Bryan Memorial Gallery has been invited by the Lamoille County Courthouse to install artwork in its stately corridors in one of the final phases of the recent Courthouse renovation.  This current exhibit of Vermont Landscapes at the Lamoille County Courthouse features 38 paintings by 20 artists who paint in Vermont.  The installation was curated by Bryan Gallery Executive Director Mickey Myers and Gallery Manager Tom Waters, and can be seen Monday – Friday, 8 AM – 4:30 PM (Closed 12 – 12:30 PM,) by visiting the Courthouse at 154 Main Street, Hyde Park, Vermont (fully handicap accessible.)  

There’s nothing like a new building or a newly renovated public space to summon soaring spirits and invigorated purpose.  When the building is a courthouse, a Superior Court House, renewed energy meets tradition for all to enjoy, as much as any courthouse is ever enjoyed.

So it is with the renovation of the Lamoille County Courthouse, age 105 years, in Hyde Park, Vermont, and its $7.5 million renovations, completed in May, 2016.  The majestic building, restored to its original, understated but elegant grandeur, has been re-appointed with many of its original fixtures, features and furniture, amidst the efficiency of demurely installed twenty-first century devices.  Adding to the spaciousness of its public areas are an additional 12,000 square feet of newly constructed functional space including a hearing room, judges’ chambers and deliberation rooms.

As with many such public renovations, its carefully crafted budget did not include much for the purchase of artwork.  After a few stately portraits, historic photographs and directional signs were reinstalled, the walls of the Courthouse’s public spaces were left blank.  Less than a couple of months after moving back to the building, the Judges and Staff of the Courthouse moved to solve this situation, extending an invitation to Bryan Memorial Gallery to address it along with them.

courthouse2Having been to the Courthouse only a few times prior, and not knowing what to expect, my breath was taken away as I passed through the metal detector, and found myself facing a sweeping corridor ahead.  In front of me lay a curator’s dream.  Soaring ceilings, tasteful benches, calmly furnished offices, and blank walls (save for those few portraits) calling out for art.

It was a big help that the Assistant Judge who articulated the invitation came over to talk with us at the Gallery, surrounded by art.  We watched what caught his eye and at the same time his attention to detail.  Dare we admit, we love attention to detail?

As Bryan Memorial Gallery is primarily a gallery for landscape painting, it was fairly instinctive that this is the kind of work we would be bringing into the Courthouse – specifically, landscapes painted in Vermont of Vermont.  As we thought about the function of the Courthouse, the people it serves in Lamoille County were our main focus.    As we thought about our Gallery, it was founded to feature the artwork of artists who came to Lamoille County to paint:  we eagerly anticipated a union of the two.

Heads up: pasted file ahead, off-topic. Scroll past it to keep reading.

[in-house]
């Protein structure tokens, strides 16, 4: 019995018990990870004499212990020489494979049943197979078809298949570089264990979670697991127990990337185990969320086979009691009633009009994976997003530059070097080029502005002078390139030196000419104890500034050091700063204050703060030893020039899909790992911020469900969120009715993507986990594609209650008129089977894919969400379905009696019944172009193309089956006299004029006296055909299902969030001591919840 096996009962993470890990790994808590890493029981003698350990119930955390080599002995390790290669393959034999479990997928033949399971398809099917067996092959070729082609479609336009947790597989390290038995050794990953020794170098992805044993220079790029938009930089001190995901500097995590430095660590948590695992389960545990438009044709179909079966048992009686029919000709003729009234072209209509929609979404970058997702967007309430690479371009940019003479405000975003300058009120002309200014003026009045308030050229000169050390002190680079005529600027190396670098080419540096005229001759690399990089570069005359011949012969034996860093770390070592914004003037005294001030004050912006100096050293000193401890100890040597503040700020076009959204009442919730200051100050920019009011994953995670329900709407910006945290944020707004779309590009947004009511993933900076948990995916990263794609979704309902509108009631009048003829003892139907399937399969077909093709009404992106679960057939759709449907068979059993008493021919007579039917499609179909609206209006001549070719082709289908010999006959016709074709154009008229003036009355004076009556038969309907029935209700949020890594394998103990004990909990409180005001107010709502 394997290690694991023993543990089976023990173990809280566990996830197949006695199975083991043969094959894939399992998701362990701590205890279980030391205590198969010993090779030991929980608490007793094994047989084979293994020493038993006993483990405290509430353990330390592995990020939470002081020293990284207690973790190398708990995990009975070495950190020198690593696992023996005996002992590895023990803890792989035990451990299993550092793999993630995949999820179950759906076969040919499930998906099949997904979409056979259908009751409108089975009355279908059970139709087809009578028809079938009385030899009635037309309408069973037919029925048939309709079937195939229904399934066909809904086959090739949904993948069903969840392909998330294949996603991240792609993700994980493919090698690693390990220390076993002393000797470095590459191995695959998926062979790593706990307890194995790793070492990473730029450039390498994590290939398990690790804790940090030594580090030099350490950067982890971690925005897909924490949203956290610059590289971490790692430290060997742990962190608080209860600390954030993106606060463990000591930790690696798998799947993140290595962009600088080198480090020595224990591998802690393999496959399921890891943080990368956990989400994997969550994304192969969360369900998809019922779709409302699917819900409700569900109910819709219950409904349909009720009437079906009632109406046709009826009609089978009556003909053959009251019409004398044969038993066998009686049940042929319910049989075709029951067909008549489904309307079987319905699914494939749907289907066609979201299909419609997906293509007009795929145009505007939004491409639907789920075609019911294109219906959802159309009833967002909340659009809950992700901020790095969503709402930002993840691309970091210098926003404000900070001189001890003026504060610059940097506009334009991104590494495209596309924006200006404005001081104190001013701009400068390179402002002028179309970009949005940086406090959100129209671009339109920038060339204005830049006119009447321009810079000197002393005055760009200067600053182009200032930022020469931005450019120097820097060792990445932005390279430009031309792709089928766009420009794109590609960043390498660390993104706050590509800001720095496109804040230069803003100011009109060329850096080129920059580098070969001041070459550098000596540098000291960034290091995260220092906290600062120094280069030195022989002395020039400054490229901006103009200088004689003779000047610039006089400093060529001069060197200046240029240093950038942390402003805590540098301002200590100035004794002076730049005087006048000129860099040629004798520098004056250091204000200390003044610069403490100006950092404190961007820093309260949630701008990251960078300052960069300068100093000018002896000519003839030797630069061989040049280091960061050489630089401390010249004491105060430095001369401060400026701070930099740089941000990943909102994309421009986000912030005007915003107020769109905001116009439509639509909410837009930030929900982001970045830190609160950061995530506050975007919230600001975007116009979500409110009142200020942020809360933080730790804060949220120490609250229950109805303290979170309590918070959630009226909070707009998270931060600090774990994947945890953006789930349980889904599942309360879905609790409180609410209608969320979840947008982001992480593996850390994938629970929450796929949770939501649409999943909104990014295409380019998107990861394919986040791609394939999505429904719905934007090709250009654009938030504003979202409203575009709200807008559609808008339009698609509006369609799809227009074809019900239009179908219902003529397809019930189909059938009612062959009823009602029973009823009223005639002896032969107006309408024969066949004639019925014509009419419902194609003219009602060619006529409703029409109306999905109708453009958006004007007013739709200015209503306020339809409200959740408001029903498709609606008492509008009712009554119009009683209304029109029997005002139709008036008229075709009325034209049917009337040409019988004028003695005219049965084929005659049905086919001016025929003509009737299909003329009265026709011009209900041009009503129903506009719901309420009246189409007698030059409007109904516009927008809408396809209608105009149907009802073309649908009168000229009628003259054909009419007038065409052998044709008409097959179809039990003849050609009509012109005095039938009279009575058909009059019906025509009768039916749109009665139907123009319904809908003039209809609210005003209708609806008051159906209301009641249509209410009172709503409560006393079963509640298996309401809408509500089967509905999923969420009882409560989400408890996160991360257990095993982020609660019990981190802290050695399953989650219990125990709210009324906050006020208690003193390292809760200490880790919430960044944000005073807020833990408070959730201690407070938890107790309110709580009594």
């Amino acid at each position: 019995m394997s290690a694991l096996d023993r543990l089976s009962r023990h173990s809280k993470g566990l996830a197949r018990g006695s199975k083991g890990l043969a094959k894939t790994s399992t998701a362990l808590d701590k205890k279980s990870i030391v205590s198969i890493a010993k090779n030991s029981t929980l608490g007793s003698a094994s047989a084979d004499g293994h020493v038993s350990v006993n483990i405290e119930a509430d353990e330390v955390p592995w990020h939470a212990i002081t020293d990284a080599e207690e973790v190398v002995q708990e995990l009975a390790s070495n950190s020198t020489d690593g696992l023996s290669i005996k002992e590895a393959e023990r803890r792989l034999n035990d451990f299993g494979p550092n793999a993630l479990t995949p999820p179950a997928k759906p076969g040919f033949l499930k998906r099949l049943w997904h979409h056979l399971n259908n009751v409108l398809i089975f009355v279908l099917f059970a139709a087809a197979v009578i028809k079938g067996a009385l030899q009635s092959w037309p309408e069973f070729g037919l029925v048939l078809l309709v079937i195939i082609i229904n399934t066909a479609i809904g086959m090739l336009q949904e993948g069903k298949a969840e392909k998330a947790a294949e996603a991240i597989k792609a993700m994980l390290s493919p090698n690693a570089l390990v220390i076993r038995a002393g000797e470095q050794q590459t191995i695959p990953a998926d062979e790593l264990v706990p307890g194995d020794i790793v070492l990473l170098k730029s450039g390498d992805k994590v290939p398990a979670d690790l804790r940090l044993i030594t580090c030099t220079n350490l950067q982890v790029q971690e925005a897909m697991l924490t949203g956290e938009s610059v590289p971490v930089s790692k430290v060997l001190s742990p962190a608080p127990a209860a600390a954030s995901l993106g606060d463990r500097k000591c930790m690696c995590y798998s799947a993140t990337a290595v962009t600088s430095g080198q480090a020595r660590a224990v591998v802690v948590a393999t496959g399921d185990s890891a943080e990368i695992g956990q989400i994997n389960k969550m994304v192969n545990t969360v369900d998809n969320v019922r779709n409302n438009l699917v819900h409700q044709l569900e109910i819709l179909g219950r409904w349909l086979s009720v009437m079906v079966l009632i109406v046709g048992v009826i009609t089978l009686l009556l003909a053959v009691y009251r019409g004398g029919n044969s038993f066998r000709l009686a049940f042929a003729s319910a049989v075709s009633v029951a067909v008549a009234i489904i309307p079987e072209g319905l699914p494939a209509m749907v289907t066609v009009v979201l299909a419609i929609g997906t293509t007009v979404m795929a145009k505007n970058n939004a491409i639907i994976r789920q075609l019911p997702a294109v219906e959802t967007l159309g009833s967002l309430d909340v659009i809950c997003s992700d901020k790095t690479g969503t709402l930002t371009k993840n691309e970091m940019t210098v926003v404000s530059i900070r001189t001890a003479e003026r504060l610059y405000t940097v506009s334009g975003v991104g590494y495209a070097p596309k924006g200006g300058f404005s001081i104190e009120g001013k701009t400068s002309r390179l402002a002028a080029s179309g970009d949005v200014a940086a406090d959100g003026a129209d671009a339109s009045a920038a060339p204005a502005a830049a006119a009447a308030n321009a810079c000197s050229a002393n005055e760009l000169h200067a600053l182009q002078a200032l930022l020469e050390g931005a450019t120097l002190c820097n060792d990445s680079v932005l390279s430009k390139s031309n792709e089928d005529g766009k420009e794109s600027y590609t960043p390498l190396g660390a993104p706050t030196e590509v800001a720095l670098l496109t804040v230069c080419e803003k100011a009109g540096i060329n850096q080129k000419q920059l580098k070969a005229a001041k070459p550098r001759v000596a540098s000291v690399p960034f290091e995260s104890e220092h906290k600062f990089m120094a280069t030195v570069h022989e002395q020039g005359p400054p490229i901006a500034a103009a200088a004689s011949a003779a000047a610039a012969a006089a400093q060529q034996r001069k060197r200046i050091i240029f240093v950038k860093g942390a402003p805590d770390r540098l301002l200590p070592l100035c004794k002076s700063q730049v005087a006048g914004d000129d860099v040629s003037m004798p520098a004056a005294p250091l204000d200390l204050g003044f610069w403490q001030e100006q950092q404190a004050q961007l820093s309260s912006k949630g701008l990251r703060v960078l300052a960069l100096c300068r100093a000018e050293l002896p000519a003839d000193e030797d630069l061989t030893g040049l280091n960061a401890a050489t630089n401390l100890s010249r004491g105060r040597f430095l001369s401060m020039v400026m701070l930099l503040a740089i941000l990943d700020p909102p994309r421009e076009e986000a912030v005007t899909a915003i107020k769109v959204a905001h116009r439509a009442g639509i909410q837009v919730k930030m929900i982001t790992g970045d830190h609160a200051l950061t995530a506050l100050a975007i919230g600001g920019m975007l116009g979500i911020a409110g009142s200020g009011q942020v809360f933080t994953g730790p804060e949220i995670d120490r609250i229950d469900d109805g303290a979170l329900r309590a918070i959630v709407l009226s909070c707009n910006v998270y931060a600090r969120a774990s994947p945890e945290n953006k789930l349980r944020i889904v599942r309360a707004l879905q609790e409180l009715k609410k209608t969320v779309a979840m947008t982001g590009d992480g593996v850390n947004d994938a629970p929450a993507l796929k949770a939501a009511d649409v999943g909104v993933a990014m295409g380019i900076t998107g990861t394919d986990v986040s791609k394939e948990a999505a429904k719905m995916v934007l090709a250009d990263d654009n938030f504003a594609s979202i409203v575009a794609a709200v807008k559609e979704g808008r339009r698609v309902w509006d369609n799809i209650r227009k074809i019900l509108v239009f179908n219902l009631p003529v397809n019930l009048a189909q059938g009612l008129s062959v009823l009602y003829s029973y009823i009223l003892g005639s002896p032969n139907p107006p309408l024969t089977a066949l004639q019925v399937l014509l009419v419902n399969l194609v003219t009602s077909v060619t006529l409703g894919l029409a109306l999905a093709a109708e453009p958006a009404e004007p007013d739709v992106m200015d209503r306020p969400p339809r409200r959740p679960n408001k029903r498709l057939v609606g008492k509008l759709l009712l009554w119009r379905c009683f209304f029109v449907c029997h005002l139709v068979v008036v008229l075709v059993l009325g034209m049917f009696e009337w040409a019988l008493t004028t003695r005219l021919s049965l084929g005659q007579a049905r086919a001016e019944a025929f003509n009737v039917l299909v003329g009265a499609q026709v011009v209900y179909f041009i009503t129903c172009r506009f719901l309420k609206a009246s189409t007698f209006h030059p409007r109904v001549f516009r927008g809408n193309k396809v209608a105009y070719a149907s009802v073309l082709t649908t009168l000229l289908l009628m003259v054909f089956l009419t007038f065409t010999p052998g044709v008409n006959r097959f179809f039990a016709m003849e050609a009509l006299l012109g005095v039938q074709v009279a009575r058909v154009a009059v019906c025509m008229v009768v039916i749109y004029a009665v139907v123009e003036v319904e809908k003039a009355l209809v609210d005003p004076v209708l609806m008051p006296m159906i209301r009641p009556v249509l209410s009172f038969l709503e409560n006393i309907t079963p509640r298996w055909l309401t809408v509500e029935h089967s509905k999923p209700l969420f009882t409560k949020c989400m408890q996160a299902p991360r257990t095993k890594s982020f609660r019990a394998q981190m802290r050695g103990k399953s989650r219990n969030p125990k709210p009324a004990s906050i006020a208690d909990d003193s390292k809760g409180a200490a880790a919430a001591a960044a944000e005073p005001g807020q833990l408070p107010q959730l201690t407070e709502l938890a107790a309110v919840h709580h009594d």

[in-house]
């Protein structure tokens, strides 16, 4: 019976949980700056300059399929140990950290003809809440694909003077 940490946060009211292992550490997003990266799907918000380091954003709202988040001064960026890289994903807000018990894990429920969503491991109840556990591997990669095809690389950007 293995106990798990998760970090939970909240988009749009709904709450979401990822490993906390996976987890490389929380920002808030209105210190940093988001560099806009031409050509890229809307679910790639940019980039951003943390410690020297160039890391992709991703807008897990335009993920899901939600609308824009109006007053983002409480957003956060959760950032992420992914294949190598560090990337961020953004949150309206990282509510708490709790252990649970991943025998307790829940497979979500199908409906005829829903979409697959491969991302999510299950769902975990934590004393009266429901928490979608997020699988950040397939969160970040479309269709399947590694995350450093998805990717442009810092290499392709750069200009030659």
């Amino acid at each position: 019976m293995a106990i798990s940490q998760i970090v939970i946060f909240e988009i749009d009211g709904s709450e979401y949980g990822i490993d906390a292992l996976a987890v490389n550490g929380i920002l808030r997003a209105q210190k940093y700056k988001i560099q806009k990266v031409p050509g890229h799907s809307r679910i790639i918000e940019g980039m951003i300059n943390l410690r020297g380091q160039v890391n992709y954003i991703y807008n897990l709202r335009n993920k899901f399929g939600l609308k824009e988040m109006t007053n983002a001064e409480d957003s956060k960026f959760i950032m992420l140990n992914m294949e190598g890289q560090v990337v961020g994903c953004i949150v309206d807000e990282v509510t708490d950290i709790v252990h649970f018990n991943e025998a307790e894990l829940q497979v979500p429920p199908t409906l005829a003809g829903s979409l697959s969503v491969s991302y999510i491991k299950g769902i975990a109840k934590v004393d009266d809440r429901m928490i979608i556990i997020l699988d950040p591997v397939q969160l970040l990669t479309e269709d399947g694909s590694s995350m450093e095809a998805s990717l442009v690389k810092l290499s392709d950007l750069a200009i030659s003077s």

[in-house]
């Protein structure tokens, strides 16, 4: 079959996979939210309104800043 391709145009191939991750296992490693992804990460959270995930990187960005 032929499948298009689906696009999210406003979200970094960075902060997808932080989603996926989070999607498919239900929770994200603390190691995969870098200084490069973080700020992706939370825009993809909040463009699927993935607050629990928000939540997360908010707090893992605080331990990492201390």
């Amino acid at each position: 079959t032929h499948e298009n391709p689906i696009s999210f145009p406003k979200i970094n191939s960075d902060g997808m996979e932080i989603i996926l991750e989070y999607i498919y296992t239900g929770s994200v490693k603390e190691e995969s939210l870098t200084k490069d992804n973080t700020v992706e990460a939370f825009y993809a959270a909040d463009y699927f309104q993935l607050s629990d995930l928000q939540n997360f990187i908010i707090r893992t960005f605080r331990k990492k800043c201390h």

As the details fell into place, we put the exhibit together during the Gallery’s January Hiatus.   We called upon 20 artists whom we knew to have paintings that not only filled the immediate need, but also who could be nearby and available in the event that artwork had to be replaced.  Paintings in a variety of mediums – oil, watercolor and acrylics – were gathered.  Artists such as John Olson of Burlington loaned 2 paintings of his series of Vermont Towns – Morrisville and Johnson.  Johnson artist Eric Tobin offered 2 paintings of local scenes in autumn and winter.  Vladimir Vagin, originally from Moscow, Russia, now from Burlington, presented two fantasy watercolor landscapes of animals enjoying Vermont.  Susan Bull Riley’s watercolor of an unfortunate moose gathered animated attention during the installation while friends of various other artists recognized their works as they were installed.

courthouse3There were other more technical considerations, as it is the function of the curators to care for the artwork they install.  The watercolors made available to us would be installed primarily in the main corridor where they get a minimum of natural light which can be harmful to the fugitive pigments of watercolor over an extended period.  The hanging system in the Courthouse utilizes uniform fixtures installed from moldings, which delineated the size of the artworks from not too small, to not too large.  The work had to be portable from Jeffersonville to Hyde Park, and indeed we prayed for an absence of precipitation on installation day.